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Staphylococcus aureus biofilms are highly tolerant to traditional antibiotics but susceptible to engineered antimicrobial peptide WLBU2

Mandell, Jonathan (2019) Staphylococcus aureus biofilms are highly tolerant to traditional antibiotics but susceptible to engineered antimicrobial peptide WLBU2. Master's Thesis, University of Pittsburgh. (Unpublished)

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Hospital associated infection remains a major problem which is responsible for ~100,000 deaths and over 10 billion dollars in health care costs annually in the US alone. Peri-prosthetic joint infection of total knee arthroplasties is an extremely challenging hospital associated infection to treat. These infections are challenging to treat due to the presence of established S. aureus bacterial biofilms on implant material and surrounding tissue. S. aureus biofilms secrete an extensive extracellular matrix structure, have altered stress response abilities, and have an increased proportion of metabolically inert “persister” cells. Antimicrobial peptides have been widely considered as a new class of antibiotic which could assist in the dilemma of drug tolerance bacterial biofilms. Engineered cationic amphipathic peptide WLBU2 is a rationally designed antimicrobial peptide, which maximizes bacterial membrane attachment and disruption and decreases toxicity to mammalian cells. Here we hypothesize that S. aureus clinical isolate biofilms will display increased tolerance to clinically used antibiotics compared to planktonic cells in vitro. Additionally, we hypothesize that compared to cefazolin, WLBU2 has higher activity against S. aureus biofilms grown on implant material in vitro and can more effectively treat PJI in mice. We found that clinical isolates grown as biofilms were significantly more tolerant to all ten clinically administered antibiotics tested compared to the same isolates grown as planktonic cells. Only rifampin, doxycycline, and daptomycin displayed activity against most bacterial biofilms tested. WLBU2 could kill over 99.9% of S. aureus biofilms grown on metal implant pieces in under two hours, while cefazolin failed to achieve this anti-biofilm activity over 24 hours. Finally, we demonstrated WLBU2 could more effectively treat periprosthetic joint infection in mice than cefazolin. In terms of public health significance, understanding how to better kill and clear established bacterial biofilms utilizing novel antimicrobial peptides will be crucial in decreasing the extensive morbidity and mortality from hospital and community associated infections.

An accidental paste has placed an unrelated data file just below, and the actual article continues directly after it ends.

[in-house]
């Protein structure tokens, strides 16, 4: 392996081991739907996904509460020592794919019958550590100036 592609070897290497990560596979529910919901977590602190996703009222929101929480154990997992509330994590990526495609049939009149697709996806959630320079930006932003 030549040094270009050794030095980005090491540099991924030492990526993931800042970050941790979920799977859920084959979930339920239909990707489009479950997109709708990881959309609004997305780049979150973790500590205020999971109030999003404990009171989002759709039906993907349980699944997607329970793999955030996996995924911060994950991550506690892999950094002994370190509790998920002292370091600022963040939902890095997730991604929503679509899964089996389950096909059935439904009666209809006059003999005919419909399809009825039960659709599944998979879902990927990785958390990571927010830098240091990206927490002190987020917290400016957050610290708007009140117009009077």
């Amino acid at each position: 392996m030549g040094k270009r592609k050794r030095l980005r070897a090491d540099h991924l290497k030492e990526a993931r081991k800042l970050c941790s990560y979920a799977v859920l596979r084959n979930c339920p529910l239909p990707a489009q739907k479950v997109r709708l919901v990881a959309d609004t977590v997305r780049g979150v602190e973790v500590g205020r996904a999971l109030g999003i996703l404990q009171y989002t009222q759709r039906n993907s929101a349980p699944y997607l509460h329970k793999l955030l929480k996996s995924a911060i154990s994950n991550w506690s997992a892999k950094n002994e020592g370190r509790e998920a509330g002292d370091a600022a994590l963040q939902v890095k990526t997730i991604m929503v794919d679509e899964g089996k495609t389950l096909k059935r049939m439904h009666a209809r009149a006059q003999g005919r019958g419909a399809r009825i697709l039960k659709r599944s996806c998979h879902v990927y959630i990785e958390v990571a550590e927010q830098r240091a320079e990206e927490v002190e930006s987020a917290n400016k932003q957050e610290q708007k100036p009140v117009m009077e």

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Item Type: University of Pittsburgh ETD
Status: Unpublished
CreatorsEmailPitt UsernameORCID
Mandell, Jonathanjbm42@pitt.edujbm42
ETD Committee:
TitleMemberEmail AddressPitt UsernameORCID
Committee ChairUrish, Kenneth
Committee MemberMailliard, Robbie
Committee MemberSluis-Cremer, Nicolas
Date: 30 January 2019
Date Type: Publication
Defense Date: 5 December 2018
Approval Date: 30 January 2019
Submission Date: 26 November 2018
Access Restriction: 5 year -- Restrict access to University of Pittsburgh for a period of 5 years.
Number of Pages: 77
Institution: University of Pittsburgh
Schools and Programs: School of Public Health > Infectious Diseases and Microbiology
Degree: MS - Master of Science
Thesis Type: Master's Thesis
Refereed: Yes
Uncontrolled Keywords: N/A
Date Deposited: 30 Jan 2020 06:00
Last Modified: 01 Jan 2024 06:15


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